The “Quaternary” Period

Abstract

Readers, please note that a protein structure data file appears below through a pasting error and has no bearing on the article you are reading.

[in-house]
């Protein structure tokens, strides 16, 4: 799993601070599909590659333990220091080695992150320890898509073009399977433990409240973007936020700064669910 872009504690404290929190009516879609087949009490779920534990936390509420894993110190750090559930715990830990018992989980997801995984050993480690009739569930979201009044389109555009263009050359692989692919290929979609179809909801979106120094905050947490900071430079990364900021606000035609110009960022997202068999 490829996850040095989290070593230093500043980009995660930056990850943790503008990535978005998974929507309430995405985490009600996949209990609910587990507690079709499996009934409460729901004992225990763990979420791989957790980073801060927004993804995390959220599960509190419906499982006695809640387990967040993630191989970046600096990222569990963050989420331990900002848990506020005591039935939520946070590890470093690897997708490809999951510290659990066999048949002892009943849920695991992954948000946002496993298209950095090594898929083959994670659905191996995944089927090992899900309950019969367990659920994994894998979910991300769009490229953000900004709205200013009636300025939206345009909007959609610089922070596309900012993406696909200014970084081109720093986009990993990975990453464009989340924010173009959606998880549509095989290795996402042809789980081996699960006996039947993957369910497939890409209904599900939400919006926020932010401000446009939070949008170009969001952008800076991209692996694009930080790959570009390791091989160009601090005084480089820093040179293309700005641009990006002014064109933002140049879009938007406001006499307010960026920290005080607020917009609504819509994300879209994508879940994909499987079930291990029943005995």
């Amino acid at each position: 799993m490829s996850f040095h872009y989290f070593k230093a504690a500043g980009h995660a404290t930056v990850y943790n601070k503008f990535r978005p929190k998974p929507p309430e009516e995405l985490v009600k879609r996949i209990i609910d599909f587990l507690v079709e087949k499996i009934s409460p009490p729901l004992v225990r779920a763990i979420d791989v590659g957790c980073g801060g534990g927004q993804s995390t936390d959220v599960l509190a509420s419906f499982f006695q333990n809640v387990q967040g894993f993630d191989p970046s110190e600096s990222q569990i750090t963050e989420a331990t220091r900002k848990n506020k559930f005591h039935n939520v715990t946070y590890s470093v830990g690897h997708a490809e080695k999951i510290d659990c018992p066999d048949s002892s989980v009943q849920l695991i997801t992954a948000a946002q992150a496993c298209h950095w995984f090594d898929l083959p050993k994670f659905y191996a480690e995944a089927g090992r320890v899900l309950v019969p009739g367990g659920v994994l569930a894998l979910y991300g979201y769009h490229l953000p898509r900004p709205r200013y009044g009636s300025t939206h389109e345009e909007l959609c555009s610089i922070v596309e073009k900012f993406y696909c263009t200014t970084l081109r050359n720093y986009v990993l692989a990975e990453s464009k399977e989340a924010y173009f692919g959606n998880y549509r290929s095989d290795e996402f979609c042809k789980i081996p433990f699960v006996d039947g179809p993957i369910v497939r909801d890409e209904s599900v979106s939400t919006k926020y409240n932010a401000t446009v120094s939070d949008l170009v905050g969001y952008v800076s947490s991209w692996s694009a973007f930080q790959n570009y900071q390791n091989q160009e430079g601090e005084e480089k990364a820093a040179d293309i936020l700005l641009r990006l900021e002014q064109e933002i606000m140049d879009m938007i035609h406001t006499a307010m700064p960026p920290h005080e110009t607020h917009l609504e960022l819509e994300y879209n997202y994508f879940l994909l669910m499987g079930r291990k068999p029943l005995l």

IN Dr. Wright's interesting review of “Les Grottes de Grimaldi,” by M. L. de Villeneuve (NATURE, October 10, p. 590), I find the following:—“M. Rivière attributed them [the deposits] to the Quaternary period, M. Mortillet, on the other hand, regarded them as Neolithic.” Now it is impossible to conceive any defensible use of the word “Quaternary” that does not include the Neolithic. Many authors have condemned the expression on the ground that the Pleistocene and Recent are nothing more than the latest and very subordinate portions of the Tertiary period. For my own part I believe that the great influence which man has already exerted on the character and distribution of the forms of life upon the earth, as well as on the purely physical conditions of its surface and the still greater changes that his activity must occasion even in the near future, are ample justification for marking his effective appearance on the scene by the commencement of a new period in the earth's history, a period the threshold of which we have scarcely passed. If, however, the Quaternary “period” is to be considered to close at the end of the Pleistocene, it becomes so insignificant in comparison with the long ages of its predecessors that it would be better to dispense with it altogether.

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